SPRINGFIELD, Ohio -- "Animal House," National Lampoon's comedy about 1962 college life, is getting a lot of attention again as it celebrates its 25th anniversary. At Wittenberg University, Shelley Reynolds, director of Greek Life, thinks people might be surprised about how different the culture is on most campuses since the cult film was made.
"We've come a long way since the days we first watched this movie, and the beginning of the school year can serve as a reminder and clarification of what life in fraternity and sorority houses has become," Reynolds said. "At Wittenberg most chapter houses are alcohol-free and 'in-house' events do not include alcohol."
Guidelines provided by fraternity and sorority national/international directors and campuses require that chapter functions where alcohol is served must be registered with the campus. Attendance is by invitation only, and only those with proper identification will be served. Most events are now held at licensed establishments, which share the responsibility for serving alcohol to those of legal drinking age. Chapters provide sober monitors or party patrols. Each year, Wittenberg offers alcohol education programs for all students.
To help prepare for this new academic year, Wittenberg's Greeks hosted a program called "Courage to Care" late last spring. The program featured guest speaker Carolyn Cornelison who talked about her personal experiences as a former student-athlete and sorority member. The straightforward messages she shared about binge drinking and alcohol abuse was intended to help students know what warning signs to look for in out-of-control drinking and how to help friends who may not think they need help. Eagle Beverage Distributors, the local Anheuser-Busch wholesaler, made "Courage to Care" possible at Wittenberg.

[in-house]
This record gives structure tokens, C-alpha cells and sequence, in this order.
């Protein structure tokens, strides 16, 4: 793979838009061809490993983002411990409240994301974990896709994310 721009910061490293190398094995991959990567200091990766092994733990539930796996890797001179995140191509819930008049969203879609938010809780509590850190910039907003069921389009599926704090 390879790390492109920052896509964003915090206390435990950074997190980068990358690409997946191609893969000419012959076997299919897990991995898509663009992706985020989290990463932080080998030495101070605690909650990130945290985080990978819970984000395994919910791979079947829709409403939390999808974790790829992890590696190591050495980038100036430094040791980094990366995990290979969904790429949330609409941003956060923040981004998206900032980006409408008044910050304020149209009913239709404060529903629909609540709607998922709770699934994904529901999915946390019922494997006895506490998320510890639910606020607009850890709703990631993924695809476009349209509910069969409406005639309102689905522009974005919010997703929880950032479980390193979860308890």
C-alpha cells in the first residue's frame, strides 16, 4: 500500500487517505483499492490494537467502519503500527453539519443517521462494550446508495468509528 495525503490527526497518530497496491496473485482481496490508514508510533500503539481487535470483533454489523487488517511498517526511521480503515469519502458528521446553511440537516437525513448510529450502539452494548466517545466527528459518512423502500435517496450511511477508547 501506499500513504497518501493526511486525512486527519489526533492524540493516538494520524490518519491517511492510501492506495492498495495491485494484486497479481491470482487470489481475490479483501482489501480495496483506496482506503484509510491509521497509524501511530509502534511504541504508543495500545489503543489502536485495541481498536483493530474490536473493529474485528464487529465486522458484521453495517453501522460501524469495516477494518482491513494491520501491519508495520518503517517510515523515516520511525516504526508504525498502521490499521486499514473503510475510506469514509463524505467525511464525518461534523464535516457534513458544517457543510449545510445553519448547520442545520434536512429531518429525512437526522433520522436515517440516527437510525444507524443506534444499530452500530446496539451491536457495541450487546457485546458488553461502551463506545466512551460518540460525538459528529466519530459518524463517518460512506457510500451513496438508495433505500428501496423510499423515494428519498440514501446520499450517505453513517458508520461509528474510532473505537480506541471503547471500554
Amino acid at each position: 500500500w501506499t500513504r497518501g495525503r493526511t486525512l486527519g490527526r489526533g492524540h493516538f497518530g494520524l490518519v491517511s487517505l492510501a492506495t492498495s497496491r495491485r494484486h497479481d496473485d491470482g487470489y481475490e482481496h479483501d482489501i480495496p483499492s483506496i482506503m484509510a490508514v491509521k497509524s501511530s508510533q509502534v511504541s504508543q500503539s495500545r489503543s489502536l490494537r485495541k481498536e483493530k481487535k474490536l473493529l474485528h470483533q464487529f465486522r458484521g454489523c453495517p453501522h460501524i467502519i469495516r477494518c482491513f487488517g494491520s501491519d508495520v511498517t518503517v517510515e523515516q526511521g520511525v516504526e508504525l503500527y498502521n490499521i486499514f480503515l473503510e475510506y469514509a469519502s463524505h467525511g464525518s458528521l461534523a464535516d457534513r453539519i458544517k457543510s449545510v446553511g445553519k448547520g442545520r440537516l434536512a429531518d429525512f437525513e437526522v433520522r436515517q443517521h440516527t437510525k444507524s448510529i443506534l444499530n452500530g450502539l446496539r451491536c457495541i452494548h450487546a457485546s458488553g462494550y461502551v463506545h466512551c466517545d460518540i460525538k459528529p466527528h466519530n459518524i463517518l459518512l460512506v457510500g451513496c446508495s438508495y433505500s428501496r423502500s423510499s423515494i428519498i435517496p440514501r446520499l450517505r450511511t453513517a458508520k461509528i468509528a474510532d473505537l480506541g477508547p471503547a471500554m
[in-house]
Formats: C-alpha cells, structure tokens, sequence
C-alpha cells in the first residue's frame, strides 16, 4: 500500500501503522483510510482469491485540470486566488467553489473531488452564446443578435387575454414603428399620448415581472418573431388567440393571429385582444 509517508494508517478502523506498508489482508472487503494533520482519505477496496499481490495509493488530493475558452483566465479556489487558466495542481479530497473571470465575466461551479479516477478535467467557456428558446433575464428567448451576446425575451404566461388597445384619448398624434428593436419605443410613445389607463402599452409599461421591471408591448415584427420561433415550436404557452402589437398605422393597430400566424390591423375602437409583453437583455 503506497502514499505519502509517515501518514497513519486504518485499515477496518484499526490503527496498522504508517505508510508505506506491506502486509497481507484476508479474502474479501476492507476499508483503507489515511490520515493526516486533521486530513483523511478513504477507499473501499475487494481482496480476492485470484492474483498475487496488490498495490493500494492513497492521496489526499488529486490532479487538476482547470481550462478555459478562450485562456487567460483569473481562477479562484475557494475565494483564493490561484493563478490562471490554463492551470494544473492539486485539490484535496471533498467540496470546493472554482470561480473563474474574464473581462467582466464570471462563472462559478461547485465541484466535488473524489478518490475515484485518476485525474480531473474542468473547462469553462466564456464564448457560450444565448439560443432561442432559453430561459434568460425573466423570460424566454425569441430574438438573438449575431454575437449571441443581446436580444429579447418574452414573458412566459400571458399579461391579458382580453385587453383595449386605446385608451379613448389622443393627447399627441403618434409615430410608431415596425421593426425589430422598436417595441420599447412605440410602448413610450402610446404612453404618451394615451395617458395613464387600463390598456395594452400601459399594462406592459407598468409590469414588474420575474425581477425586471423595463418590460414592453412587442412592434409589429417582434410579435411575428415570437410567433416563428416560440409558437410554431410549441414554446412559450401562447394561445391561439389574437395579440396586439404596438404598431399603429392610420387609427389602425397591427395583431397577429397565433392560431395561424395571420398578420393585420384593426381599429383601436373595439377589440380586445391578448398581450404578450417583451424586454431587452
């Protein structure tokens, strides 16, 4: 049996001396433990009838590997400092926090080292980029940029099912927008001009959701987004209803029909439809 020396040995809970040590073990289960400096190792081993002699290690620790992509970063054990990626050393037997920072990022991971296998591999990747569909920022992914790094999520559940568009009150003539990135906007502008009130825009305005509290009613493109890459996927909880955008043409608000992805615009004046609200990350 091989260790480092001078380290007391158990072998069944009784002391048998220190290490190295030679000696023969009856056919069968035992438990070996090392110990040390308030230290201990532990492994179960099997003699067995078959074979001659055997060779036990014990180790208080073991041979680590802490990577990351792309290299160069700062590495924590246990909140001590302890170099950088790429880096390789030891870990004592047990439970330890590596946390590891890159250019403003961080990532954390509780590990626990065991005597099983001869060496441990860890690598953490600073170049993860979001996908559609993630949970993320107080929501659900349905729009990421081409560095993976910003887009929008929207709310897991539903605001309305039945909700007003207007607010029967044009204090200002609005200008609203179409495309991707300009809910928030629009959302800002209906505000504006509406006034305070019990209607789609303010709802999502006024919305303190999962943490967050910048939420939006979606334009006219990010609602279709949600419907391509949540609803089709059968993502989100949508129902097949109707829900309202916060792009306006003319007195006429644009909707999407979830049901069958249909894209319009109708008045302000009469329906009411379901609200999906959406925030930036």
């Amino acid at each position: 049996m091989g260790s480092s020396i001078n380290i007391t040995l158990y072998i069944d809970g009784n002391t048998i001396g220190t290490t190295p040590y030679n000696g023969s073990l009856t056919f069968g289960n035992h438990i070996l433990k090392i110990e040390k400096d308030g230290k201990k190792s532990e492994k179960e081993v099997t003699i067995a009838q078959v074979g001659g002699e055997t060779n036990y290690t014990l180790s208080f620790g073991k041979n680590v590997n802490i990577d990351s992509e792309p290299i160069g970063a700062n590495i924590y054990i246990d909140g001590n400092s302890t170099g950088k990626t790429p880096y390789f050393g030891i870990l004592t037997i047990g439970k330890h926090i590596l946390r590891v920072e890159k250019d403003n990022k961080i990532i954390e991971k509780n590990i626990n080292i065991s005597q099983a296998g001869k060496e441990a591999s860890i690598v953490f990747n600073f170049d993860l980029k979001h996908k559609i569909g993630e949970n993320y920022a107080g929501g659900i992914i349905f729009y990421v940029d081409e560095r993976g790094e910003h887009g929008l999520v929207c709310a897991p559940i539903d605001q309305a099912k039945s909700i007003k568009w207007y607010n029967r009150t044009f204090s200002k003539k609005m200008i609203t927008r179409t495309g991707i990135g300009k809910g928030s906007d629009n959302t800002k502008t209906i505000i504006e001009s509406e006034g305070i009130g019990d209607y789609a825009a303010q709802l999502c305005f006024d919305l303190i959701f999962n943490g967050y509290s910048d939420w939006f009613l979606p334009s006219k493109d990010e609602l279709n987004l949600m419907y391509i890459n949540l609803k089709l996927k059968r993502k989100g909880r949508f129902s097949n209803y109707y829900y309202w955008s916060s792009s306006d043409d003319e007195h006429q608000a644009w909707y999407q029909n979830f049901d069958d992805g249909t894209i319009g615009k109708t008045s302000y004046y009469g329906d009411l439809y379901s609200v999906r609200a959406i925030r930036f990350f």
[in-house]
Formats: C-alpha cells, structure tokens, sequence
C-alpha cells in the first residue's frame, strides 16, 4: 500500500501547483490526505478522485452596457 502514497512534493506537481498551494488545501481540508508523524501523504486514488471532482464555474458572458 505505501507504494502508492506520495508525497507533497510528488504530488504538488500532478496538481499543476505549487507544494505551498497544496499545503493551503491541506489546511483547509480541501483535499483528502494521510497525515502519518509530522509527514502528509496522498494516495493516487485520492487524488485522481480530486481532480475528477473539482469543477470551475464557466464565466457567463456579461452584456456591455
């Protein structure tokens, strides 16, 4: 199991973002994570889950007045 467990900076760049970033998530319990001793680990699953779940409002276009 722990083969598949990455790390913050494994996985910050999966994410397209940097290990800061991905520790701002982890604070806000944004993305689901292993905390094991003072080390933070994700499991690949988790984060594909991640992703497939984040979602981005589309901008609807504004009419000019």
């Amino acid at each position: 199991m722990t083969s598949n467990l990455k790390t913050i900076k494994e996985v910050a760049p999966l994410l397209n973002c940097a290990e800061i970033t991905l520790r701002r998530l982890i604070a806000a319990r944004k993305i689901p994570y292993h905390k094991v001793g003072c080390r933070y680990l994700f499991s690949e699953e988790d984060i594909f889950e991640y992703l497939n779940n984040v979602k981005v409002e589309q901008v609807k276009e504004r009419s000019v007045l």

"Students have made grand strides in becoming more self-governing in behaviors that affect the overall community," Reynolds said. "It's unfortunate that the positive side of the Greek community often goes unnoticed by movie and TV producers."
For example, Wittenberg fraternity and sorority members have had higher grade point averages than the overall student population for the last nine out of 10 semesters. In addition, Greek philanthropic giving last year totaled more than $14,000 in support of local and national service organizations. Also last year at Wittenberg, fraternity brothers and sorority sisters found time to volunteer more than 4,000 hours of service. This year, Greeks will be helping to build a home for a Springfield family through Wittenberg's Habitat for Humanity Chapter. Construction began Saturday, Sept. 6, and will continue throughout the year until the home is completed.
"We're really proud of our Greek chapters here at Wittenberg, and maybe one day a movie or a series can be made that actually portrays what good comes from being a member of such a worthy community," Reynolds said.
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